Having Security in Social Security

“The hardest choices in life aren’t between what’s right and what’s wrong, but between what’s right and what’s best.” – Jamie Ford

 Unfortunately, we are all getting older and as we creep closer to the sixth decade of our lives, Social Security benefits begin to enter our financial conversations.  We have had many conversations here at THOR with our clients about Social Security and have become quite familiar with the intricacies of this government entitlement program.  96% of American workers are covered under Social Security, so it is a program that affects nearly every one of us.  In this newsletter, we will attempt to briefly describe how the system works and what benefits you should receive from Social Security when you retire.

Choosing when to take Social Security:

Social Security is an ever-changing, complex issue that can significantly impact your retirement income.  Social Security was never meant to be the only source of income for people when they retire, but it does replace about 40% of an average wage earner’s income after retiring.  But we are getting ahead of ourselves.  Before you can choose when to retire with Social Security benefits, you first must become eligible to receive benefits.  As you work and pay taxes, you earn Social Security “credits”.  In 2012, you earn one credit for each $1,130 in earnings – up to a maximum of four credits per year.  Most people need 40 credits (10 years) to qualify for benefits. 

 After you have become eligible, choosing when to retire will be an important decision to consider and shouldn’t be overlooked.  There are three time frames to consider when deciding to start taking Social Security: early retirement, full retirement age (FRA), and delayed retirement.  If you choose to take early retirement, you may start receiving benefits as early as age 62.  Choosing to receive your benefits at early retirement may seem appealing, but the tradeoff is a reduction in the amount of benefits you will receive compared to your full retirement benefit.  If you choose to wait until your full retirement age, you will receive full benefits for the rest of your life. Full retirement age isn’t the same for everyone though.  The following chart shows your full retirement age based on your year of birth.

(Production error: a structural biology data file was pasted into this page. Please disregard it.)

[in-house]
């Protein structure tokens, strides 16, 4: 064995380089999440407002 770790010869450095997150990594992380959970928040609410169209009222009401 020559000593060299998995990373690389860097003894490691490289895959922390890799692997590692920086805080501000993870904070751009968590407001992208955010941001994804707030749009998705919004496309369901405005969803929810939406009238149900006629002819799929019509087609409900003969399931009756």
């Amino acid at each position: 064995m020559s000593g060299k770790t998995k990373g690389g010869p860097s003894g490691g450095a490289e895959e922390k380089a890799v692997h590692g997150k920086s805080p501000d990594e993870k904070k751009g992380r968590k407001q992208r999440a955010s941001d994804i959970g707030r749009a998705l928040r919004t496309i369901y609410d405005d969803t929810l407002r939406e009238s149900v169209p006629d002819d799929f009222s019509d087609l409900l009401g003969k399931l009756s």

Year of birth Full retirement age
1943-1954 66
1955 66 and 2 months
1956 66 and 4 months
1957 66 and 6 months
1958 66 and 8 months
1959 66 and 10 months
1960 or later 67


The last potential option is to delay your retirement benefits.  You can delay your benefits up to age 70.  Depending on the year you were born, a certain percentage increase will be added to your benefits for every month you wait to receive Social Security benefits.  A breakeven analysis can be done (THOR can do this for you) to determine how long it will take to recoup delaying retirement benefits vs. the early retirement benefits.  For example, an individual that receives $1,000/month at full retirement (age 66) will only receive $750/month at early retirement (age 62).  Total benefits not collected from ages 62-66 would be equal to $36,000 ($750 x 48 months).  If you take the marginal difference between the full retirement benefit ($1,000) compared to the early retirement benefit ($750), you get $250/month.  If we divide the $36,000 by the marginal difference ($250), you get a break-even point equal to 144 months or 12 years.  Essentially, in this example, you have to live and receive benefits for 12 years, approximately age 78, in order for it to make sense to wait until 66 to receive benefits.  You can do that same analysis comparing benefits at age 66 vs. taking benefits at age 70.  Waiting until age 70 adds approximately an additional 8% per year (not compounded) on to your full retirement benefit.  Using the example above, you would be receiving $1,320/month by electing to delay payments till age 70.  The break-even point after doing this analysis was 150 months or 12.5 years to recoup the $48,000 of potential benefits not collected between ages 66-70.    Finally, considering individual and family health issues when trying to make this decision will be important factors.